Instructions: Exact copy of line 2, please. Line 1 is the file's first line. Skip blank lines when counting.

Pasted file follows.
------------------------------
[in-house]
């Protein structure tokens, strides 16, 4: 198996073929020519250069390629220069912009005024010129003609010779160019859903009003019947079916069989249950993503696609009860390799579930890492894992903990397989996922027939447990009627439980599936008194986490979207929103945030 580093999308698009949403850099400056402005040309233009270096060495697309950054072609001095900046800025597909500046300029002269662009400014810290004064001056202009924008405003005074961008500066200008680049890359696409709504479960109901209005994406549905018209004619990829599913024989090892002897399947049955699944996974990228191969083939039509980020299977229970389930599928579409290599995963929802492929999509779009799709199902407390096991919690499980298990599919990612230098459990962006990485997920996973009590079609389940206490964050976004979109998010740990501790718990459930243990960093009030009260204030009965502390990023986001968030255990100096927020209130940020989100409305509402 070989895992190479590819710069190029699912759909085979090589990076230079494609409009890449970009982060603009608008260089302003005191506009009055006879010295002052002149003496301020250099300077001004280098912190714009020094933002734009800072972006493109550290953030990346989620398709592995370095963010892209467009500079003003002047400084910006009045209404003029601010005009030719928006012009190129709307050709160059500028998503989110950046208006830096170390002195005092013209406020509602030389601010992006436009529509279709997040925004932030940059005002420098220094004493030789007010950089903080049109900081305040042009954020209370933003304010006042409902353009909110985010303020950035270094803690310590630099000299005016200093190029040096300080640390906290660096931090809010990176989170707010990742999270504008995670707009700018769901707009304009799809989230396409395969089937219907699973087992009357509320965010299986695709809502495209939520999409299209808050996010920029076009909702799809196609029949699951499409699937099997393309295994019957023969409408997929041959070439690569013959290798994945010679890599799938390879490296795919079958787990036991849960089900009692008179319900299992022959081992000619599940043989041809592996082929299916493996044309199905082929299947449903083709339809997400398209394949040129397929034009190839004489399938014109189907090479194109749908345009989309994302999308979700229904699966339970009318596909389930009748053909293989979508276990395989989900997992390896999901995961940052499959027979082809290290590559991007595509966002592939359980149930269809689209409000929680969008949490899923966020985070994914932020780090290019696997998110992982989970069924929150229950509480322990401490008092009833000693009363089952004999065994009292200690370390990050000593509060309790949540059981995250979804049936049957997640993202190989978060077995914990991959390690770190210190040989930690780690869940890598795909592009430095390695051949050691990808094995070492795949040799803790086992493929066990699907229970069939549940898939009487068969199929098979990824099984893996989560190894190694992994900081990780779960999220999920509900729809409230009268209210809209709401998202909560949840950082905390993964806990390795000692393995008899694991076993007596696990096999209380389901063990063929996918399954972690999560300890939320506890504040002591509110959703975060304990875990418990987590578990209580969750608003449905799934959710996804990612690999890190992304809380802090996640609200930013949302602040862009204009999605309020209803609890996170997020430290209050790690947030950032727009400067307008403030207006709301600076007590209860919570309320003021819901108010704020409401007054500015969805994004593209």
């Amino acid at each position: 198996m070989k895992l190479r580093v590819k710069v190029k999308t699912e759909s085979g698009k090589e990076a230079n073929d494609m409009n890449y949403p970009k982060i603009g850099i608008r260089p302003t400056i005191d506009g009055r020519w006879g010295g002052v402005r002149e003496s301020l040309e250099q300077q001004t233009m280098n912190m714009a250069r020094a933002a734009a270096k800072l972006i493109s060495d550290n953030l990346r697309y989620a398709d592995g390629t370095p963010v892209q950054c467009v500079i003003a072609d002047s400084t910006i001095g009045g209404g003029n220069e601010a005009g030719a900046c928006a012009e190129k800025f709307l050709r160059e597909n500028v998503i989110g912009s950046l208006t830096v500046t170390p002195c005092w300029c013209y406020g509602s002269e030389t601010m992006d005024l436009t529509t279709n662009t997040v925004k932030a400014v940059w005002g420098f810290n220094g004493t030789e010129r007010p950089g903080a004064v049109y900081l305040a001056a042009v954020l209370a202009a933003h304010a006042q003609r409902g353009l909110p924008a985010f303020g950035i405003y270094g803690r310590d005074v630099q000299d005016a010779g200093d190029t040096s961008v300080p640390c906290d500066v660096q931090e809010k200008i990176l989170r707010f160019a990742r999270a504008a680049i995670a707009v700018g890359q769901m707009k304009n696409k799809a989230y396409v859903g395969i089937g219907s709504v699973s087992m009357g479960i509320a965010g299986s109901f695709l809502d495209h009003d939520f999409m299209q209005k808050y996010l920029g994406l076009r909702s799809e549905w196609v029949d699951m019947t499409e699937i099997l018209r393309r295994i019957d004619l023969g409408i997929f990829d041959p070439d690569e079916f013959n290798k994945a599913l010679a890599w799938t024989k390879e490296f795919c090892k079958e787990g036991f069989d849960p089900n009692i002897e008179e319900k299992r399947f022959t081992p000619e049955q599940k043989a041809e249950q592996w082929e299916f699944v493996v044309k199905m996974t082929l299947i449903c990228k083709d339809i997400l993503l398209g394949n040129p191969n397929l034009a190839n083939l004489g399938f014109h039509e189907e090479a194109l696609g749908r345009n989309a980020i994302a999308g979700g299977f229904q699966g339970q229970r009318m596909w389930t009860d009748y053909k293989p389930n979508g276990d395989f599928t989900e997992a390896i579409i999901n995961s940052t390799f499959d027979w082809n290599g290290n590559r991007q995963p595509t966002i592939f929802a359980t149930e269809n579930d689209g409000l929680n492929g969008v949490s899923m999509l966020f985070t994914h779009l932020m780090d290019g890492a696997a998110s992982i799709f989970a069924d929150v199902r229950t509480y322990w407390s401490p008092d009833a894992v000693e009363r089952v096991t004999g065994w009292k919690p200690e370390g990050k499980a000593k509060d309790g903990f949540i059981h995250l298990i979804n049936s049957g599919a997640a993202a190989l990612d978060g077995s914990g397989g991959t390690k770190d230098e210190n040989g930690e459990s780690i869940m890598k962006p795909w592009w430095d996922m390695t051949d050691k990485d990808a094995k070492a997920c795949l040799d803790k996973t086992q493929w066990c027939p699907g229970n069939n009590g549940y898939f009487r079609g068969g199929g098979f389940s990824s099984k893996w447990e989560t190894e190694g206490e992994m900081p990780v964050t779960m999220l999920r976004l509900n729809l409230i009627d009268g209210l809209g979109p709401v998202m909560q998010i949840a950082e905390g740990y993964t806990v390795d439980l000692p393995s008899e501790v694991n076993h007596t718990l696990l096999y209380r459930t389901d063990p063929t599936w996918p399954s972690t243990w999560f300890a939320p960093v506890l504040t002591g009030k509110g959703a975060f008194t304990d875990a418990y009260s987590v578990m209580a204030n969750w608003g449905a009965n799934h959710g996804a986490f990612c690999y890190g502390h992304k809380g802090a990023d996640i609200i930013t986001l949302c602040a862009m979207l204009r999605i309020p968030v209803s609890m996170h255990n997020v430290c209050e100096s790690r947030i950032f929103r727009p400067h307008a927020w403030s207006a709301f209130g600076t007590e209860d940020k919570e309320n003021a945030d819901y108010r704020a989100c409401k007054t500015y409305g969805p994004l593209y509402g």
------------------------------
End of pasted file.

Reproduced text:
């Protein structure tokens, strides 16, 4: 198996073929020519250069390629220069912009005024010129003609010779160019859903009003019947079916069989249950993503696609009860390799579930890492894992903990397989996922027939447990009627439980599936008194986490979207929103945030 580093999308698009949403850099400056402005040309233009270096060495697309950054072609001095900046800025597909500046300029002269662009400014810290004064001056202009924008405003005074961008500066200008680049890359696409709504479960109901209005994406549905018209004619990829599913024989090892002897399947049955699944996974990228191969083939039509980020299977229970389930599928579409290599995963929802492929999509779009799709199902407390096991919690499980298990599919990612230098459990962006990485997920996973009590079609389940206490964050976004979109998010740990501790718990459930243990960093009030009260204030009965502390990023986001968030255990100096927020209130940020989100409305509402 070989895992190479590819710069190029699912759909085979090589990076230079494609409009890449970009982060603009608008260089302003005191506009009055006879010295002052002149003496301020250099300077001004280098912190714009020094933002734009800072972006493109550290953030990346989620398709592995370095963010892209467009500079003003002047400084910006009045209404003029601010005009030719928006012009190129709307050709160059500028998503989110950046208006830096170390002195005092013209406020509602030389601010992006436009529509279709997040925004932030940059005002420098220094004493030789007010950089903080049109900081305040042009954020209370933003304010006042409902353009909110985010303020950035270094803690310590630099000299005016200093190029040096300080640390906290660096931090809010990176989170707010990742999270504008995670707009700018769901707009304009799809989230396409395969089937219907699973087992009357509320965010299986695709809502495209939520999409299209808050996010920029076009909702799809196609029949699951499409699937099997393309295994019957023969409408997929041959070439690569013959290798994945010679890599799938390879490296795919079958787990036991849960089900009692008179319900299992022959081992000619599940043989041809592996082929299916493996044309199905082929299947449903083709339809997400398209394949040129397929034009190839004489399938014109189907090479194109749908345009989309994302999308979700229904699966339970009318596909389930009748053909293989979508276990395989989900997992390896999901995961940052499959027979082809290290590559991007595509966002592939359980149930269809689209409000929680969008949490899923966020985070994914932020780090290019696997998110992982989970069924929150229950509480322990401490008092009833000693009363089952004999065994009292200690370390990050000593509060309790949540059981995250979804049936049957997640993202190989978060077995914990991959390690770190210190040989930690780690869940890598795909592009430095390695051949050691990808094995070492795949040799803790086992493929066990699907229970069939549940898939009487068969199929098979990824099984893996989560190894190694992994900081990780779960999220999920509900729809409230009268209210809209709401998202909560949840950082905390993964806990390795000692393995008899694991076993007596696990096999209380389901063990063929996918399954972690999560300890939320506890504040002591509110959703975060304990875990418990987590578990209580969750608003449905799934959710996804990612690999890190992304809380802090996640609200930013949302602040862009204009999605309020209803609890996170997020430290209050790690947030950032727009400067307008403030207006709301600076007590209860919570309320003021819901108010704020409401007054500015969805994004593209």